Conclusions

Study findings of this meta-analysis suggest that MBE have the potential to improve various cognitive functions in people with MCI.

via The Beneficial Effects of Mind-body Exercises for People with Mild Cognitive Impairment: A Systematic Review with Meta-Analysis – Archives of Physical Medicine and Rehabilitation

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[Abstract] Determining the potential benefits of yoga in chronic stroke care: a systematic review and meta-analysis

Abstract

Background: Survivors of stroke have long-term physical and psychological consequences that impact their quality of life. Few interventions are available in the community to address these problems. Yoga, a type of mindfulness-based intervention, is shown to be effective in people with other chronic illnesses and may have the potential to address many of the problems reported by survivors of stroke.

Objectives: To date only narrative reviews have been published. We sought to perform, the first systematic review with meta-analyses of randomized controlled trials (RCTs) that investigated yoga for its potential benefit for chronic survivors of stroke.

Methods: Ovid Medline, CINHAL plus, AMED, PubMed, PsychINFO, PeDro, Cochrane database, Sport Discuss, and Google Scholar were searched for papers published between January 1950 and August 2016. Reference lists of included papers, review articles and OpenGrey for Grey literature were also searched. We used a modified Cochrane tool to evaluate risk of bias. The methodological quality of RCTs was assessed using the GRADE approach, results were collated, and random effects meta-analyses performed where appropriate.

Results: The search yielded five eligible papers from four RCTs with small sample sizes (n = 17–47). Quality of RCTs was rated as low to moderate. Yoga is beneficial in reducing state anxiety symptoms and depression in the intervention group compared to the control group (mean differences for state anxiety 6.05, 95% CI:−0.02 to 12.12; p = 0.05 and standardized mean differences for depression: 0.50, 95% CI:−0.01 to 1.02; p = 0.05). Consistent but nonsignificant improvements were demonstrated for balance, trait anxiety, and overall quality of life.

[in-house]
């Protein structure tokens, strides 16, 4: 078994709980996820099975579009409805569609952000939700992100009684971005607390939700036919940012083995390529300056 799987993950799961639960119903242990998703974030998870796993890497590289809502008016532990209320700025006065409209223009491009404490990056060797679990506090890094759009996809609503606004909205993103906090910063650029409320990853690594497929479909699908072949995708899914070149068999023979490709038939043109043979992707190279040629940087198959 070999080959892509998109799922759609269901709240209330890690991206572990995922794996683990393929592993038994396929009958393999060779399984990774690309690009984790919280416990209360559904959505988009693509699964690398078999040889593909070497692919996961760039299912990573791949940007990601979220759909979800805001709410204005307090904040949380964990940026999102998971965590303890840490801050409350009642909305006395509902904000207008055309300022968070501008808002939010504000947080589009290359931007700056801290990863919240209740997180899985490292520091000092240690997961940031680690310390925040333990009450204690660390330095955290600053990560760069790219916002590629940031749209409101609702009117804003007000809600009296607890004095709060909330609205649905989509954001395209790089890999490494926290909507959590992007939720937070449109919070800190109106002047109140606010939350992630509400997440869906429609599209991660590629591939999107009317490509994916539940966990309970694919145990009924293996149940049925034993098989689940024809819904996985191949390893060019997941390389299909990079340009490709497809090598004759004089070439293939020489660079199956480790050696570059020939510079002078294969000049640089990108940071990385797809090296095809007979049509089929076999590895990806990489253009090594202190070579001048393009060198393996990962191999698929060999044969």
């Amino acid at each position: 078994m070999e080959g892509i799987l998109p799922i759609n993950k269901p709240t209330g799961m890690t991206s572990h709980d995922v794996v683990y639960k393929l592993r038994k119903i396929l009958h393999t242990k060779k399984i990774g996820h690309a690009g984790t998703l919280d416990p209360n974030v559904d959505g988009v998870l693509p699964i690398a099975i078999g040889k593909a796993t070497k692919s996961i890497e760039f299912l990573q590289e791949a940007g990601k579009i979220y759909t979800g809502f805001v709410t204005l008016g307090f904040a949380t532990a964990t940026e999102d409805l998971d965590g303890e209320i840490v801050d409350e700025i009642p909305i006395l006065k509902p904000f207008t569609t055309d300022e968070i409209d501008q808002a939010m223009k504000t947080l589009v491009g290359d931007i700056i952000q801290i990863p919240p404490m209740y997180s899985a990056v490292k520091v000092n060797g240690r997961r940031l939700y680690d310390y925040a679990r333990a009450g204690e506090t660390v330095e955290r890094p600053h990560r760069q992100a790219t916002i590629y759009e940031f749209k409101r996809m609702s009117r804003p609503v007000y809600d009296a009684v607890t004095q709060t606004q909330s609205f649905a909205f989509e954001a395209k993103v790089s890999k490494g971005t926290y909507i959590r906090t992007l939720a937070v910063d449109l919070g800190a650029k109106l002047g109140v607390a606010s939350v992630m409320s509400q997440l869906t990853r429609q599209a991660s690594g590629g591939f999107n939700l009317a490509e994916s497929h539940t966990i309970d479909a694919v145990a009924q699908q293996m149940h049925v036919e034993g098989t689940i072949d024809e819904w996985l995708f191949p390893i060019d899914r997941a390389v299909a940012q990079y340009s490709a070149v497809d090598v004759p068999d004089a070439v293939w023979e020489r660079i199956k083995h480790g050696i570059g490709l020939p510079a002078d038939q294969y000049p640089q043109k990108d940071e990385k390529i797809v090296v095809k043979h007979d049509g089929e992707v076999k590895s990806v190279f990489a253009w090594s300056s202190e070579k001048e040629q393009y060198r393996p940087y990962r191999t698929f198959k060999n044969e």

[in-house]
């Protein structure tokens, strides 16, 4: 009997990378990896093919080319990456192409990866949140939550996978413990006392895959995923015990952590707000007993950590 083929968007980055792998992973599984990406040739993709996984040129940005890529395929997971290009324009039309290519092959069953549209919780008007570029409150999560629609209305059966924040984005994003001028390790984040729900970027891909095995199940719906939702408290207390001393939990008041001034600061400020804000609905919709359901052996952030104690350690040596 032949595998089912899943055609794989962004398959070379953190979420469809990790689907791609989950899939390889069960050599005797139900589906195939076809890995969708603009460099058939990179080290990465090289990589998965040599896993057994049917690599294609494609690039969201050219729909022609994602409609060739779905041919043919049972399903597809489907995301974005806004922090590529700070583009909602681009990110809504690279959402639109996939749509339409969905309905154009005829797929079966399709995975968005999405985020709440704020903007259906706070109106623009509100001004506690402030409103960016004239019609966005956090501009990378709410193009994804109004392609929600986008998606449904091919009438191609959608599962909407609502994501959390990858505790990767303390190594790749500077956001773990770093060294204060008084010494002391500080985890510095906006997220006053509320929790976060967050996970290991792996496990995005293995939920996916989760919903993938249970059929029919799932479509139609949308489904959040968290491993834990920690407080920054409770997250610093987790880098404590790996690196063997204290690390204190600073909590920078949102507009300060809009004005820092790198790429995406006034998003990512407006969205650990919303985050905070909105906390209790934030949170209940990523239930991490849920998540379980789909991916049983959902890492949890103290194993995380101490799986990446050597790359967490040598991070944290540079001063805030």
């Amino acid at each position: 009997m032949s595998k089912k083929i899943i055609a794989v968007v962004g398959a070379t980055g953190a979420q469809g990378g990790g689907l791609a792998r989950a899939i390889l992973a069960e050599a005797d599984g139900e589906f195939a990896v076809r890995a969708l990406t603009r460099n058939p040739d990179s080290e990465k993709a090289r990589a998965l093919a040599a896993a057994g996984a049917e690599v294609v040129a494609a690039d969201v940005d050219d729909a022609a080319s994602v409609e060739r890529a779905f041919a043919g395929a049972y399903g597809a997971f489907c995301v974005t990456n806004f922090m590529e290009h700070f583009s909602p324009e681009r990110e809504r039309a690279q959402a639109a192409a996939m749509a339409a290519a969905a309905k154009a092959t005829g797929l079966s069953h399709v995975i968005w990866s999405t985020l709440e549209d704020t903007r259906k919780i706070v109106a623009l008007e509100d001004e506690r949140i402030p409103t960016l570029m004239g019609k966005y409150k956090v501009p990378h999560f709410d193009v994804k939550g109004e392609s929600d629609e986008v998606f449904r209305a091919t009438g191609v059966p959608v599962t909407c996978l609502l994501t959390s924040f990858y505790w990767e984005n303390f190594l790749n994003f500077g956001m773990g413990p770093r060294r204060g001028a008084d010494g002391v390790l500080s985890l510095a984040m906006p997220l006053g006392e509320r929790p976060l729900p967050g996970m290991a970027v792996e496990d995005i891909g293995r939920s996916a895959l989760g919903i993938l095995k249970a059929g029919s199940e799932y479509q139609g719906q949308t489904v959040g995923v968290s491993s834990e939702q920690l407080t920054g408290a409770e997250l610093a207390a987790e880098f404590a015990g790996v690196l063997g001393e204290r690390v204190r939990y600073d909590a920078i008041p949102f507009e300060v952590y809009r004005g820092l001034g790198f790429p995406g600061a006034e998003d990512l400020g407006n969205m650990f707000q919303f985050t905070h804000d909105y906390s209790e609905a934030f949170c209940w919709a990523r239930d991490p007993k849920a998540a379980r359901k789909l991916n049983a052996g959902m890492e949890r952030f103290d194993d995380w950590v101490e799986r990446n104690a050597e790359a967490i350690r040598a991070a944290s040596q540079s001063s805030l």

Conclusions: Yoga may be effective for ameliorating some of the long-term consequences of stroke. Large well-designed RCTs are needed to confirm these findings.

Source: Determining the potential benefits of yoga in chronic stroke care: a systematic review and meta-analysis: Topics in Stroke Rehabilitation: Vol 24, No 4

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[Abstract] The feasibility and impact of a yoga pilot programme on the quality-of-life of adults with acquired brain injury – CNS

Abstract

OBJECTIVE: This pilot study measured the feasibility and impact of an 8-week yoga programme on the quality-of-life of adults with acquired brain injury (ABI).

METHODS: Thirty-one adults with ABI were allocated to yoga (n = 16) or control (n = 15) groups. Participants completed the Quality of Life After Brain Injury (QOLIBRI) measure pre- and post-intervention; individuals in the yoga group also rated programme satisfaction. Mann-Whitney/Wilcoxon and the Wilcoxon Signed Rank tests were used to evaluate between- and within-group differences for the total and sub-scale QOLIBRI scores, respectively.